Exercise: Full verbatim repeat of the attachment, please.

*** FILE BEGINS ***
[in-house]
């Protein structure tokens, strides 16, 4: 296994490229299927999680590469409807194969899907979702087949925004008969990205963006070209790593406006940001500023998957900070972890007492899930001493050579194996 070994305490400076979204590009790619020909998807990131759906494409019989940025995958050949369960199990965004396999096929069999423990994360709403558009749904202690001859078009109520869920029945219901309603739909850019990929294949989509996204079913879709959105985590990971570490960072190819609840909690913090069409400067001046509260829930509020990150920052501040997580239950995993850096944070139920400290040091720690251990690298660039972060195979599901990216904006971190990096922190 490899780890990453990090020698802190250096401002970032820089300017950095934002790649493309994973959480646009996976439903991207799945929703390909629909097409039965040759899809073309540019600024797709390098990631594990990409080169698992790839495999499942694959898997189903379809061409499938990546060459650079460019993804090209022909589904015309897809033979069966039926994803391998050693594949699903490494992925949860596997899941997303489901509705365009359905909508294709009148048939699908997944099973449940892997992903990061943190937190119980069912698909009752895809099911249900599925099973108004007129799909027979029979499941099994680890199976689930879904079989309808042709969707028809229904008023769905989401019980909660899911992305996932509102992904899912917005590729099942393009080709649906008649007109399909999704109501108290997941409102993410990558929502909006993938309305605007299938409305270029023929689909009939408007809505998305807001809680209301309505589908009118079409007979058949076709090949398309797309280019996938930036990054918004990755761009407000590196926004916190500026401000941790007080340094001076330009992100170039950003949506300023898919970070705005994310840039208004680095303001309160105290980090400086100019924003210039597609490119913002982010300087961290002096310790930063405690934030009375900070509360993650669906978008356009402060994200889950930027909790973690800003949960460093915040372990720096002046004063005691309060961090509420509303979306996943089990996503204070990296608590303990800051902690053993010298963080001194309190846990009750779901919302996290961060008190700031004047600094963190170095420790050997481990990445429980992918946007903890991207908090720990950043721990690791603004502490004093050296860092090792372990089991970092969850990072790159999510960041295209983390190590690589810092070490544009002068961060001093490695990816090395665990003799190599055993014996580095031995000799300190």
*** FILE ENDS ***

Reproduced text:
[in-house]
């Protein structure tokens, strides 16, 4: 296994490229299927999680590469409807194969899907979702087949925004008969990205963006070209790593406006940001500023998957900070972890007492899930001493050579194996 070994305490400076979204590009790619020909998807990131759906494409019989940025995958050949369960199990965004396999096929069999423990994360709403558009749904202690001859078009109520869920029945219901309603739909850019990929294949989509996204079913879709959105985590990971570490960072190819609840909690913090069409400067001046509260829930509020990150920052501040997580239950995993850096944070139920400290040091720690251990690298660039972060195979599901990216904006971190990096922190 490899780890990453990090020698802190250096401002970032820089300017950095934002790649493309994973959480646009996976439903991207799945929703390909629909097409039965040759899809073309540019600024797709390098990631594990990409080169698992790839495999499942694959898997189903379809061409499938990546060459650079460019993804090209022909589904015309897809033979069966039926994803391998050693594949699903490494992925949860596997899941997303489901509705365009359905909508294709009148048939699908997944099973449940892997992903990061943190937190119980069912698909009752895809099911249900599925099973108004007129799909027979029979499941099994680890199976689930879904079989309808042709969707028809229904008023769905989401019980909660899911992305996932509102992904899912917005590729099942393009080709649906008649007109399909999704109501108290997941409102993410990558929502909006993938309305605007299938409305270029023929689909009939408007809505998305807001809680209301309505589908009118079409007979058949076709090949398309797309280019996938930036990054918004990755761009407000590196926004916190500026401000941790007080340094001076330009992100170039950003949506300023898919970070705005994310840039208004680095303001309160105290980090400086100019924003210039597609490119913002982010300087961290002096310790930063405690934030009375900070509360993650669906978008356009402060994200889950930027909790973690800003949960460093915040372990720096002046004063005691309060961090509420509303979306996943089990996503204070990296608590303990800051902690053993010298963080001194309190846990009750779901919302996290961060008190700031004047600094963190170095420790050997481990990445429980992918946007903890991207908090720990950043721990690791603004502490004093050296860092090792372990089991970092969850990072790159999510960041295209983390190590690589810092070490544009002068961060001093490695990816090395665990003799190599055993014996580095031995000799300190």